It is 1860 London and the newly married Lady Jane has just received a letter from her best friend, Alison. Alison is visiting her cousin Charlotte at her home in northern England. Alison is stranded because of her own advancing pregnancy, but she is very worried about her cousin. Charlotte seems to be suffering from some sort of wasting illness and her husband, Lord Frederick, is not only unconcerned but unsympathetic. Lord Frederick seems to be caught in his own obsession, the growing and importing of rare orchids. Alison wants Lady Jane to come and investigate. Lady Jane's new husband, Captain David Westcott, is against the journey, fearing the winter weather in the north. Having been in Northumberland in the winter, I can certainly understand his concerns. Lady Jane, however, has other ideas and goes anyway. Upon her arrival, she discovers a missing servant, a housekeeper who is still loyal to her former mistress, a seemingly mentally disturbed young son, a secretive governess and a husband who is verbally abusive. The mystery only deepens as Charlotte sinks into hysteria and manic behavior.
The Black Orchid is an entertaining historical mystery that blends social commentary and a look at the beginnings of the orchid obsession in England and Europe. I particularly enjoyed the letters from South America written by his orchid hunter. Orchid obsession is nothing new and continues with some gardeners even today, I was somewhat troubled by anachronisms in the novel but it was meant more as entertainment rather than education. Her descriptions of Captain Westcott's investigations in the infamous slums of London are vivid and true to the history of the city and the poverty of the people in them. Lady Jane, David, and the supporting characters are appealing. I wish that I had read the first book in the series, The Girl at Rosewood Hall, before The Black Orchid as there are spoilers. I intend to remedy that as soon as possible. Thanks to NetGalley and Amazon Crossing for an advance digital copy in return for an honest review.
RATING- 3.5 rounded up to 4 Stars
Wednesday, October 19, 2016
A QUIET LIFE IN THE COUNTRY
Lady Hardcastle # 1
T. E. Kinsey
Thomas & Mercer
October 4, 2016
It is 1908 and the widowed Lady Hardcastle and her maid, Florence Armstrong, have left a more active,eventful life behind. On the surface, Lady Hardcastle and Flo are just what they seem, typical Edwardian stock characters. Beneath that surface, though, are two women who have lived a life of adventure and danger and have formed a unique bond. Instead of a contented retirement, they first encounter a dead body in the woods, then a murder at a country house party and a jewel theft. So much for the quiet life.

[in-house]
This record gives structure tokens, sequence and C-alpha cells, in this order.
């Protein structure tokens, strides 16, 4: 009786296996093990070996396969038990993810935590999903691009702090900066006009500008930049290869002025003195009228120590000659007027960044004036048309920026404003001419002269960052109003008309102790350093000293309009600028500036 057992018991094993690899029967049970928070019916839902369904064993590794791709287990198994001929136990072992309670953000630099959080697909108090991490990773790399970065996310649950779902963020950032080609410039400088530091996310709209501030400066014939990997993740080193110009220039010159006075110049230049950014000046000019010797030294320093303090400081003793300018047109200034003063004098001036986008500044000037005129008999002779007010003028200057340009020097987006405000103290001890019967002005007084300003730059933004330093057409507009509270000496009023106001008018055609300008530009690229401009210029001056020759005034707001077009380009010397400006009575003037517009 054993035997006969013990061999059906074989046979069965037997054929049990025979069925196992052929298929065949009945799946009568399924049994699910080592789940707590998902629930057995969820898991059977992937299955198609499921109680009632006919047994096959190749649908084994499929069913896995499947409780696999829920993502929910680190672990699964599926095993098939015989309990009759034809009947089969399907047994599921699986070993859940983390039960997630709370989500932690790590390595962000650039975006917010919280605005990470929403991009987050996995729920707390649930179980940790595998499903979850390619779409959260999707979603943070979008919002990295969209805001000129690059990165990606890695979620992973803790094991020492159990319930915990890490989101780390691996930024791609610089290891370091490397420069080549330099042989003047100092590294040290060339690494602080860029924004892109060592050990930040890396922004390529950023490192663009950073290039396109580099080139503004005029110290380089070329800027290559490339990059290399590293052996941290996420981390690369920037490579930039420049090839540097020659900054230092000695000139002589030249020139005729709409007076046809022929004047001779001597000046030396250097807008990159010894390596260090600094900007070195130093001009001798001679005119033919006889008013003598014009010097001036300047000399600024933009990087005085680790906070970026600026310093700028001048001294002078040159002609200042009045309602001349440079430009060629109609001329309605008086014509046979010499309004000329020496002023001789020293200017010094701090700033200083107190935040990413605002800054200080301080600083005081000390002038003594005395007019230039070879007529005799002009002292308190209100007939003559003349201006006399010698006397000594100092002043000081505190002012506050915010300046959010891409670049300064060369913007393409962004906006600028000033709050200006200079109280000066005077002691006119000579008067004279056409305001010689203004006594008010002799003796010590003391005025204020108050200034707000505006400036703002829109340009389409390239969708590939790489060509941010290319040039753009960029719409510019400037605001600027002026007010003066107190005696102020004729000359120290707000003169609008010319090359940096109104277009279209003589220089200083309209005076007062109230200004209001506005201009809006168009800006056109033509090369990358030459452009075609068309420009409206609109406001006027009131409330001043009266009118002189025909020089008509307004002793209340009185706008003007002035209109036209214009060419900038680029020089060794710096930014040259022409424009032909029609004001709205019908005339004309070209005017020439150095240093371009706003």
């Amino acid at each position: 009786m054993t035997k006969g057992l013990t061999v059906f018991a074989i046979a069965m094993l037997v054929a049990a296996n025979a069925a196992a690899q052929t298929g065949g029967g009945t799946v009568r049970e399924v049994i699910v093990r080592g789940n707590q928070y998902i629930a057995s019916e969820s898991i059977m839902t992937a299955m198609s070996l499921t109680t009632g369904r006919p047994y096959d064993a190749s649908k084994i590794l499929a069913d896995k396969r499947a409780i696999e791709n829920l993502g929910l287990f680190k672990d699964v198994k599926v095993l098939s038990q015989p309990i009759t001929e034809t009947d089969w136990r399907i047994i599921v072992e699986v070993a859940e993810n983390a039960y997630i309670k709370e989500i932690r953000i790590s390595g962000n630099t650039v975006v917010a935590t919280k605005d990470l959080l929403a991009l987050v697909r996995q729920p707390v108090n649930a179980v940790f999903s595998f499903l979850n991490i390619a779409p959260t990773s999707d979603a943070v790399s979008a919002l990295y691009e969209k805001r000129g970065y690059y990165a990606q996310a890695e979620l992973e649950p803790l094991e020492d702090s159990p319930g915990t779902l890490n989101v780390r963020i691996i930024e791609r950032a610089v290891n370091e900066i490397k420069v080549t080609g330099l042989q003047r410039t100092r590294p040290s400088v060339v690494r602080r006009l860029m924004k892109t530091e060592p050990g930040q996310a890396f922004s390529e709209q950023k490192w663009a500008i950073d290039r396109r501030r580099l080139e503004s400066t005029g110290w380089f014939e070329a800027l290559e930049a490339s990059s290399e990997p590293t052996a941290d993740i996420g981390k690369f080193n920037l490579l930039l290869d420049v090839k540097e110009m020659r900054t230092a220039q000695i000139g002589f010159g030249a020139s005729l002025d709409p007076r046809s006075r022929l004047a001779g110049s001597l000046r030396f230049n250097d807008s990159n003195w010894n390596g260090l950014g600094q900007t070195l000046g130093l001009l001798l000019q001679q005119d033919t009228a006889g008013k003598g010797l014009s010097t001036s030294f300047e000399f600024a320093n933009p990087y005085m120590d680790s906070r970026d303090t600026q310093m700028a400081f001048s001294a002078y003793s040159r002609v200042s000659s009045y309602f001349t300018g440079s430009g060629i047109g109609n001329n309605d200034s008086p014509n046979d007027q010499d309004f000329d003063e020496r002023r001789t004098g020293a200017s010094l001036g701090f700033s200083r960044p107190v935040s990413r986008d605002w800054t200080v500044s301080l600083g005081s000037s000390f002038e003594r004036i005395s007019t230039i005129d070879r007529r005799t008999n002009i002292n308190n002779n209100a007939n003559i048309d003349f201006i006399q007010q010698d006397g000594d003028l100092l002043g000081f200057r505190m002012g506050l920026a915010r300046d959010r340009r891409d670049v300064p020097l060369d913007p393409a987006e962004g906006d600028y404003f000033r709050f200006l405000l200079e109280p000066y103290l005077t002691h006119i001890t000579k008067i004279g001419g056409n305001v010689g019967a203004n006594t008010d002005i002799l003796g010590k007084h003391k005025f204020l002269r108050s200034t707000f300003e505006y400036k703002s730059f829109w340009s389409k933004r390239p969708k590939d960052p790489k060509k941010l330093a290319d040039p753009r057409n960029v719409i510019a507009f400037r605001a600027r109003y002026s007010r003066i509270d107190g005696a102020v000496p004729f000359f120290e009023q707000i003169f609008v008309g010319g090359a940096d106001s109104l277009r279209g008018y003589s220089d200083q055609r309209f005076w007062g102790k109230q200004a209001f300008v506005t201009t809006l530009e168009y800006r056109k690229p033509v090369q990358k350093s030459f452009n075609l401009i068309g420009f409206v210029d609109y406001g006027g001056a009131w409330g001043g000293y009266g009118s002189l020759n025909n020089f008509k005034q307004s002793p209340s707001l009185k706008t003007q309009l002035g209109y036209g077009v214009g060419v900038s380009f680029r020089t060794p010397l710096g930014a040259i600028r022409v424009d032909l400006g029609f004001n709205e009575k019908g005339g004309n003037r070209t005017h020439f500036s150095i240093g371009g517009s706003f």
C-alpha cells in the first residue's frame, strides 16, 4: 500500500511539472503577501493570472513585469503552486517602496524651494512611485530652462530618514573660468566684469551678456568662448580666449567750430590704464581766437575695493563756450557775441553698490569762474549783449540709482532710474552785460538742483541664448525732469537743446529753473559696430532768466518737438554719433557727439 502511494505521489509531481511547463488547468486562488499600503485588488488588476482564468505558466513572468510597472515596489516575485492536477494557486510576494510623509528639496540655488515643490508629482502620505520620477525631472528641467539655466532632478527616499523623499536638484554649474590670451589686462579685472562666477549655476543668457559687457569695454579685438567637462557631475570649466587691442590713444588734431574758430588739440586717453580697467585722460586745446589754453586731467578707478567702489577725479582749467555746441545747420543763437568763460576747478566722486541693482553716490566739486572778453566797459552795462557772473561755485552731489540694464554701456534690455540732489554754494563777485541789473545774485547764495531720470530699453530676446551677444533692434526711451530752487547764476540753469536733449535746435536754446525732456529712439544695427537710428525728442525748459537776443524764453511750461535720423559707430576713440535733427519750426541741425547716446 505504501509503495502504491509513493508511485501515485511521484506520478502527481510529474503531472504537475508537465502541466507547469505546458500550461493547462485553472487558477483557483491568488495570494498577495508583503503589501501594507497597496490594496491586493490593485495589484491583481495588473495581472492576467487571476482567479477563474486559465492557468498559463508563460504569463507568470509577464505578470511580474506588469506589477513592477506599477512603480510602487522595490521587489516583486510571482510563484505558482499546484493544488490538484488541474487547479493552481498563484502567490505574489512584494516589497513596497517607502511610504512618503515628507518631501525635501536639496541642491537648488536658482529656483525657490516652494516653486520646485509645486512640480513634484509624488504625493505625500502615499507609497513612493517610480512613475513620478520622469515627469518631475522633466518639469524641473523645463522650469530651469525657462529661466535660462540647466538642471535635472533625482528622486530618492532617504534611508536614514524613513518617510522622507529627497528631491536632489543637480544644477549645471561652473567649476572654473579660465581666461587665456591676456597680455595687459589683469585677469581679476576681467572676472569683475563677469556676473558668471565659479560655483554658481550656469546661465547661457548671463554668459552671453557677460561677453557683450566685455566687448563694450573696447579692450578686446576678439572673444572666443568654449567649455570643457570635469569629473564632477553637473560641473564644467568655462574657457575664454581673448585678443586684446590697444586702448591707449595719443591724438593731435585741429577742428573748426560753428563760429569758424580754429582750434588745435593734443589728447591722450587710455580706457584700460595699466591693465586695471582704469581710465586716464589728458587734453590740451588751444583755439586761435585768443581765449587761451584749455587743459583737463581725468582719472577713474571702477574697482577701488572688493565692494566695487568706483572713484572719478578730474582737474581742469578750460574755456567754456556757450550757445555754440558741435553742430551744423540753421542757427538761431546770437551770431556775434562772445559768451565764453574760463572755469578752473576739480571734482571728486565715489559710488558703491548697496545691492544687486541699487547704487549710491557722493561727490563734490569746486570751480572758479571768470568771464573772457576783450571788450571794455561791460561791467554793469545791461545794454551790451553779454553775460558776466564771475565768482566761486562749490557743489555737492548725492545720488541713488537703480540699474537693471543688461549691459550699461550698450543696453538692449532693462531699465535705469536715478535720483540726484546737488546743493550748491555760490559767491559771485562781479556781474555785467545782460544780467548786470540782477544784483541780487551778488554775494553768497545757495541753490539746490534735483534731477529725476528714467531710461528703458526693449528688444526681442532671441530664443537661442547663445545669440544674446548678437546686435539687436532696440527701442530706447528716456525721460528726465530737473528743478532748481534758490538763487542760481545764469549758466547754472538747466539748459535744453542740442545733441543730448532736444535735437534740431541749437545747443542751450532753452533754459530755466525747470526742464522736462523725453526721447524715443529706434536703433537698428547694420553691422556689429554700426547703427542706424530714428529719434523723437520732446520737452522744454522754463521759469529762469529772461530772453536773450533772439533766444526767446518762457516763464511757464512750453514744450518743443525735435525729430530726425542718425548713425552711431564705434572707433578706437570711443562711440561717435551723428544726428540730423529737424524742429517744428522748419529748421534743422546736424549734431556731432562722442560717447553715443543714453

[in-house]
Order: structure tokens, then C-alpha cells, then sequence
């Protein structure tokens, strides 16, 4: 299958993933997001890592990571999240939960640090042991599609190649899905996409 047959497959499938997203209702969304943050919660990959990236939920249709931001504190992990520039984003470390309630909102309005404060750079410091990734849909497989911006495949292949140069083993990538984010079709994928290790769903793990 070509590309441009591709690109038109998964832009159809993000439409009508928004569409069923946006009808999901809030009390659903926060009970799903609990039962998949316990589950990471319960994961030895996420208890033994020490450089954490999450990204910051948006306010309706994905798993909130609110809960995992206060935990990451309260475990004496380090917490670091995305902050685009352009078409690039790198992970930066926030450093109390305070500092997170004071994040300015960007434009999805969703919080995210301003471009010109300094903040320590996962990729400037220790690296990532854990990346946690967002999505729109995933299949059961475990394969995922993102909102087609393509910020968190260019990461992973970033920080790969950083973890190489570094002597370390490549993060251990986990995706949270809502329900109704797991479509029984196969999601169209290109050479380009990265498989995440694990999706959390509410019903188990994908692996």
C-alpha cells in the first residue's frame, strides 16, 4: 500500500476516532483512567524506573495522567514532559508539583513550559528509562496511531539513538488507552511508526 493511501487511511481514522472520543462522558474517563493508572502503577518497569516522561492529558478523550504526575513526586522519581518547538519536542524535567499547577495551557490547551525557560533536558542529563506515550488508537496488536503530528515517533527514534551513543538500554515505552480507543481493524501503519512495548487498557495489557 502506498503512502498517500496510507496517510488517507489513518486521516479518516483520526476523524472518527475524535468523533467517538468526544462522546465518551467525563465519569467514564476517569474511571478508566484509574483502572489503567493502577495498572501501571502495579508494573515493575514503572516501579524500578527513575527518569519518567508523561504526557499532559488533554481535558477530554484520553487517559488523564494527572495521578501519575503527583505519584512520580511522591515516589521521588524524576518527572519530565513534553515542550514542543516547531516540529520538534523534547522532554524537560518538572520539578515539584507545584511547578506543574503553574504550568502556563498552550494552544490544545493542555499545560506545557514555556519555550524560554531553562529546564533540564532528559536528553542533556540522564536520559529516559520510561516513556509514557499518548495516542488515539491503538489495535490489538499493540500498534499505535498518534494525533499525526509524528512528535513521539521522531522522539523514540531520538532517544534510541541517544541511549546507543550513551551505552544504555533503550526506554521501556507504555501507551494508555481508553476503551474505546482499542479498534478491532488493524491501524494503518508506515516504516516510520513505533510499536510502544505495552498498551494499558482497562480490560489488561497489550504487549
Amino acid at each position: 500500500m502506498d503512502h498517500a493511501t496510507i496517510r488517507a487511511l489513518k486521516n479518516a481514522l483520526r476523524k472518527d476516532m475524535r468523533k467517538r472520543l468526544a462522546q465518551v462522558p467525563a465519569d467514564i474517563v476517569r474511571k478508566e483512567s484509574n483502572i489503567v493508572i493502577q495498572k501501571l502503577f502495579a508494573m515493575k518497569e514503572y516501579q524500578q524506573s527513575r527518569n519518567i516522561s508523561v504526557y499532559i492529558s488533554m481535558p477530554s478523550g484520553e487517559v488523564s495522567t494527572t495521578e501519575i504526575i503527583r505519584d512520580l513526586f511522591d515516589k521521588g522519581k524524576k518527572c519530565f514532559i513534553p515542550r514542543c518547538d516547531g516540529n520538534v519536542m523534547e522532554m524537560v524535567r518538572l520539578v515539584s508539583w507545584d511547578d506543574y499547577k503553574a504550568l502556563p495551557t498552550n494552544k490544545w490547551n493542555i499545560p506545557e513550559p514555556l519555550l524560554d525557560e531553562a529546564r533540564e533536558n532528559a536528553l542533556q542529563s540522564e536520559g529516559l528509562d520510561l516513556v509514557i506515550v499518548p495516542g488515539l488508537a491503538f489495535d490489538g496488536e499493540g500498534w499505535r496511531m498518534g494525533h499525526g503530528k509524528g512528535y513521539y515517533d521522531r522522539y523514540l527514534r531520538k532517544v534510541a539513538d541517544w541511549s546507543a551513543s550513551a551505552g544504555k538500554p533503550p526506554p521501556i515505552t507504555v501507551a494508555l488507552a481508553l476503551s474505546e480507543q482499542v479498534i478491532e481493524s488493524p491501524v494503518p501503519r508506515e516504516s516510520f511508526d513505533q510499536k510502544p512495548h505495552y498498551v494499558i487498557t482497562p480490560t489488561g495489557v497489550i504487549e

A Quiet Life in the Country takes the conventions of the traditional British Cozy and turns them upside down. The characters are quirky, refreshing and more than a little off-center. Lady Emily's and Flo's repartee is witty, bringing more than one laugh out loud moment. By the time I finished the book I was hungry for more of the adventures of Lady Emily and Florence and more about their lives in India and China. Thanks to NetGalley and Thomas & Mercer for a free copy in return for an honest review. I am looking forward to the next in the series, The Spirit is Willing, coming in December 2016.
RATING- 3.5 Stars
Tuesday, October 18, 2016
A TERRIBLE BEAUTY (Lady Emily # 11)
October 11, 2016
I have been bogged down with work and family issues this month so have fallen behind with posting reviews. Luckily, I can listen to audiobooks while I work and there have been some great ones this month. Number 11 of the Lady Emily mysteries is the first on my list. Lady Emily and her husband, Colin, are planning a stay on the Greek island of Santorini. Emily inherited a villa on the island from her first husband, Philip Ashton, who died while on safari in Africa. After nearly a decade, Emily and Colin have put their guilt behind them; Emily for never having really loved Philip, and Colin for having fallen in love with his best friend's wife. The two along with Emily's childhood friend, Jeremy, Duke of Bainbridge, hope for rest and relaxation on the island they all love. But in the weeks leading up to the trip, Emily has continual reminders of Philip, and what she thinks are sightings of him in the distance, even on shipboard. So she is not really surprised that upon arrival at the villa she finds a man who says he is the long-lost Philip. He certainly looks like Philip, has Philip's memories and tells an almost unbelievable story about his absence. But can he really be Philip Ashton?
The story is partially told through journal entries by both Emily and Philip, ranging over years. Tasha Alexander kept me guessing throughout. Just when I thought the man could be Philip she throws a curve ball that made me say, "wait....what"? A Terrible Beauty is an excellent entry in this long-running but sometimes uneven series. The setting in 1899 Greece and Africa adds color and life to the story. It can be read easily as a stand-alone but I would recommend reading the first book in the series, And Only to Deceive, for a full understanding of the people and events.
RATING- 4 Stars